Vol 9. Issue 23 / August 10, 2009

New Global Survey of Protein Regulation Sheds Light on Stem Cells Mechanisms

By Mika Ono and Josh Baxt

Researchers from The Scripps Research Institute and Burnham Institute for Medical Research have unveiled new clues about how stem cells work by conducting a sophisticated profile of their protein activity. The data may help researchers understand the mechanisms that determine whether stem cells divide or differentiate, what types of cells they become, and how to control those complex mechanisms to facilitate development of new therapies.

The study was published in the August 7 issue of the journal Cell Stem Cell.

In the study, the researchers describe their large-scale survey of a specific type of protein activity in human embryonic stem cells, which have the capacity to become many different cell types. The researchers then compared this profile to a similar survey of "differentiated" cells (cells that have changed into specific cell types, such as skin, bone, hair, etc.) derived from these stem cells.

"This work provides the first really global view of protein regulation in human embryonic stem cells," says Scripps Research Associate Professor Sheng Ding. "Our study provides a significant body of new information that scientists can now follow up in detail to move us closer to the development of stem cell therapies."

The type of analysis used in the new research, called "phosphoproteomic analysis," identifies the location of protein phosphorylation, the biochemical process that modifies protein activities by adding a phosphate molecule. This process is central to cell signaling. By identifying and comparing these phosphorylation sites, the researchers aimed to provide insights into the signaling mechanisms that drive stem cell behavior.

Using methods including multi-dimensional liquid chromatography and tandem mass spectrometry, the team catalogued 2,546 phosphorylation sites on 1,602 phosphoproteins.

"This research will be a big boost for stem cell scientists," said Laurence M. Brill, senior scientist at Burnham's Proteomics Facility and an author of the new paper with Ding, Evan Snyder, professor and director of Burnham's Stem Cells and Regenerative Medicine program, and colleagues. "The protein phosphorylation sites identified in this study are freely available, and researchers can use this data to study the cells in greater depth and determine how phosphorylation events determine a cell's fate."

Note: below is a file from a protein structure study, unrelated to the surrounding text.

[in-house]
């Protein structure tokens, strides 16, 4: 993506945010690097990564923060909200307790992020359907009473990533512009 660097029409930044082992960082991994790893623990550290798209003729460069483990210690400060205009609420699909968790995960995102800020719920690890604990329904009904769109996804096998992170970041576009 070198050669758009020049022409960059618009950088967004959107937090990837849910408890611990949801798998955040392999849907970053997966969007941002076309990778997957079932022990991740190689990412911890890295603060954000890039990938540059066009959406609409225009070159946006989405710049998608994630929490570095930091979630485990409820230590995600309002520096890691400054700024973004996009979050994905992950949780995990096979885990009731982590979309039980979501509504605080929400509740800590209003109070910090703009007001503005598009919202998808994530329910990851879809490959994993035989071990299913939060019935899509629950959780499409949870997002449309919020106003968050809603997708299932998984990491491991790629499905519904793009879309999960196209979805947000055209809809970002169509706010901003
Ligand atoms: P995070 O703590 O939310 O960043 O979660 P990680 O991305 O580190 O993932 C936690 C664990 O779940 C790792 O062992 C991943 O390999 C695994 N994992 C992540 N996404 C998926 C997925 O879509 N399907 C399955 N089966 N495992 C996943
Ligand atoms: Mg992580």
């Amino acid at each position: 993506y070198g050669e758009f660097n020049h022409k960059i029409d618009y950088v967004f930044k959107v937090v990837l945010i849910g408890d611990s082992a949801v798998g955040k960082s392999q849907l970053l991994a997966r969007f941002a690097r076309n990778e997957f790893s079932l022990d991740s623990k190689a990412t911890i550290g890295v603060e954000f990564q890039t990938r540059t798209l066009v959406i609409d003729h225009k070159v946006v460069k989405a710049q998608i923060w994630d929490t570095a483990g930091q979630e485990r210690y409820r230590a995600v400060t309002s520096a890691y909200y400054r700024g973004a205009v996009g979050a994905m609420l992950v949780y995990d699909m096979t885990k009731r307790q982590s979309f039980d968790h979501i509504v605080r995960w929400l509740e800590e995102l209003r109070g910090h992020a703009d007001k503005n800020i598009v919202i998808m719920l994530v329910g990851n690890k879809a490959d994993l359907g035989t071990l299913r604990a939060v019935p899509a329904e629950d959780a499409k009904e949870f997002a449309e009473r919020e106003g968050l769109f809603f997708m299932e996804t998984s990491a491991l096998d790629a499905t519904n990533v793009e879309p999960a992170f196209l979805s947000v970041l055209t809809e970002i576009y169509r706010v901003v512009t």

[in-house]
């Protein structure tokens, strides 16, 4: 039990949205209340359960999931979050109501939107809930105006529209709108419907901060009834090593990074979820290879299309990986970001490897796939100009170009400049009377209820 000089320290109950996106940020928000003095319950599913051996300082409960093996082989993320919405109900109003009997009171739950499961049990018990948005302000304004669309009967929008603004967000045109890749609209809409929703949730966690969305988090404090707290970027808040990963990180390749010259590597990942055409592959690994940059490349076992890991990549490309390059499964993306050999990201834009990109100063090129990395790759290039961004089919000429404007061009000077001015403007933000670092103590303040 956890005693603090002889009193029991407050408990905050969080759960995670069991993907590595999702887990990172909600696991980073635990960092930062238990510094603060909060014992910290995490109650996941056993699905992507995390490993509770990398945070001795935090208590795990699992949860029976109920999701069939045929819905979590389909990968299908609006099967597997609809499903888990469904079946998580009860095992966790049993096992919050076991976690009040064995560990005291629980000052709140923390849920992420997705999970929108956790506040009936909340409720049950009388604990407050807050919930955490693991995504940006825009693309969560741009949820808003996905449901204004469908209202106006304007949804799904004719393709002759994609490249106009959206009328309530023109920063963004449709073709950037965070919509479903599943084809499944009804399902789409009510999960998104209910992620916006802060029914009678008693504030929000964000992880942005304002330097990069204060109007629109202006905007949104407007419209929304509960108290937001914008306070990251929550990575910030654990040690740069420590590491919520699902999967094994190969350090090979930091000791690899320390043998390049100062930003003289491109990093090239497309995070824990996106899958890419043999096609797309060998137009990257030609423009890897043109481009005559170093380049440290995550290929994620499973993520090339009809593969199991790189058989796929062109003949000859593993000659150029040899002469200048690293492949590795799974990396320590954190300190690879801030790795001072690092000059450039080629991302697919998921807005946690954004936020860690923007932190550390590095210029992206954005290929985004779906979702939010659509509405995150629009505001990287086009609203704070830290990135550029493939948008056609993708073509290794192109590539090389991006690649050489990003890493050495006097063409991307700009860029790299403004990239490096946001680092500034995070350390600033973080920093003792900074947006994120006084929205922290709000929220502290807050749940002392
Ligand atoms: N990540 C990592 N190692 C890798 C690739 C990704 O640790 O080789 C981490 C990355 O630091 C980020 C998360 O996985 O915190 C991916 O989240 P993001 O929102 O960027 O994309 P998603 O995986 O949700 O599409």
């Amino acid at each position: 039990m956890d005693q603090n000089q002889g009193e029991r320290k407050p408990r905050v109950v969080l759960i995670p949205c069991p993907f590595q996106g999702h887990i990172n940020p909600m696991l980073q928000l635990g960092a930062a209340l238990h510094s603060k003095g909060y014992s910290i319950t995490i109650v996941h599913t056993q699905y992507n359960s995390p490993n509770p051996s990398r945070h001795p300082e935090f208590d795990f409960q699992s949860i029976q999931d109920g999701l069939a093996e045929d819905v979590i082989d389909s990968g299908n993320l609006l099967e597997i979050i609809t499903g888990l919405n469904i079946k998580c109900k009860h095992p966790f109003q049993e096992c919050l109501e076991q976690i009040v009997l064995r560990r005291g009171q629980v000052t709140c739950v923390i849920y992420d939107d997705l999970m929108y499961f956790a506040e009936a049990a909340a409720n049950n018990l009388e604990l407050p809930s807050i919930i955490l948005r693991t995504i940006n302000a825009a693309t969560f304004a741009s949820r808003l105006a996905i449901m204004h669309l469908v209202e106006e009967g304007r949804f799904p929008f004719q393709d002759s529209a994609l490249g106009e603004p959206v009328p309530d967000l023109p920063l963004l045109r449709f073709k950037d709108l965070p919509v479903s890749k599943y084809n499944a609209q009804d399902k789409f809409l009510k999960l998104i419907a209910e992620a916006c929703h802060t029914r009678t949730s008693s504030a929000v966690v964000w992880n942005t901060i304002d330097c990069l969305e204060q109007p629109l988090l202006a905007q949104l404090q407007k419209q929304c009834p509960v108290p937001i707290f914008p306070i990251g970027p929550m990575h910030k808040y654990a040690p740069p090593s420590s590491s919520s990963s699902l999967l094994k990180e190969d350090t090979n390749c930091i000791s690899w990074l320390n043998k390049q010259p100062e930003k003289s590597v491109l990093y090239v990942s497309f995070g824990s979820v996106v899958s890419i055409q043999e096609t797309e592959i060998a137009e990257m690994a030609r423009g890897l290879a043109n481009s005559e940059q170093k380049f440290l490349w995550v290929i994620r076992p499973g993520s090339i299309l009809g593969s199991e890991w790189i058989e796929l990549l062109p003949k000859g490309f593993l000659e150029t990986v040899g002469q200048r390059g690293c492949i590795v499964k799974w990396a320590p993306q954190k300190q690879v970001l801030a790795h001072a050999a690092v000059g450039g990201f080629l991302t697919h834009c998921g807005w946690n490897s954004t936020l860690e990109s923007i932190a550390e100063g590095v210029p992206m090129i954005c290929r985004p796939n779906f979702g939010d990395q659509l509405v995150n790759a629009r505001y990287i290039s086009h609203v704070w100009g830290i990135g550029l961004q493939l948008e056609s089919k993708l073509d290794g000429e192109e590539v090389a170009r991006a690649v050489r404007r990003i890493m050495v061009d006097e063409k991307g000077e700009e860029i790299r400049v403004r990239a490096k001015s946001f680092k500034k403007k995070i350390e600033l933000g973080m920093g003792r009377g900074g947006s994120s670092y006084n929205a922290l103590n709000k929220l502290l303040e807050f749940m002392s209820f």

The new study provides researchers in the field with many potentially useful details. For example, the research found many transcription regulators such as epigenetic and transcription factors, as well as a large number of kinases, are phosphorylated in human embryonic stem cells, suggesting that these proteins may play a key role in determining stem cell fate. Proteins in the JNK signaling pathway were also found to be phosphorylated in undifferentiated human embryonic stem cells, suggesting that inhibition of JNK signaling may lead to differentiation.

In addition, the study showed that phosphoproteomic analysis was useful for discovering novel proteins relevant to the cells. For example, the team found that phosphoproteins in receptor tyrosine kinase (RTK) signaling pathways were numerous in undifferentiated human embryonic stem cells. Follow-up studies showed that multiple RTKs support human embryonic stem cells in their undifferentiated state.

After conducting the global surveys, the research team demonstrated the utility of the data as a predictive tool by targeting a sample of signaling pathways revealed in the human embryonic stem cells. Follow-up experiments confirmed the relevance of these phosphoproteins and pathways to the cells.

In addition to Ding, Brill, and Snyder, other authors of the paper, "Resource Phosphoproteomic Analysis of Human Embryonic Stem Cells," are Wen Xiong of Scripps Research, Ki-Bum Lee of Scripps Research (now at Rutgers University), Scott B. Ficarro of Genomics Institute of the Novartis Research Foundation (GNF) (now at Dana Farber Cancer Institute), Andrew Crain of Burnham and the University of California, San Diego, Yue Xu of Scripps Research, and Alexey Terskikh of Burnham. The protein phosphorylation data is available on the Cell Stem Cell website, http://www.cell.com/cell-stem-cell/abstract/S1934-5909(09)00286-0, as well as on the PRIDE website, http://www.ebi.ac.uk/pride.

Support for this research was provided by the National Institutes of Health, a postdoctoral fellowship from the California Institute for Regenerative Medicine, and GNF.


Send comments to: mikaono[at]scripps.edu


"Our study provides a significant body of new information that scientists can now follow up in detail to move us closer to the development of stem cell therapies," says Associate Professor Sheng Ding.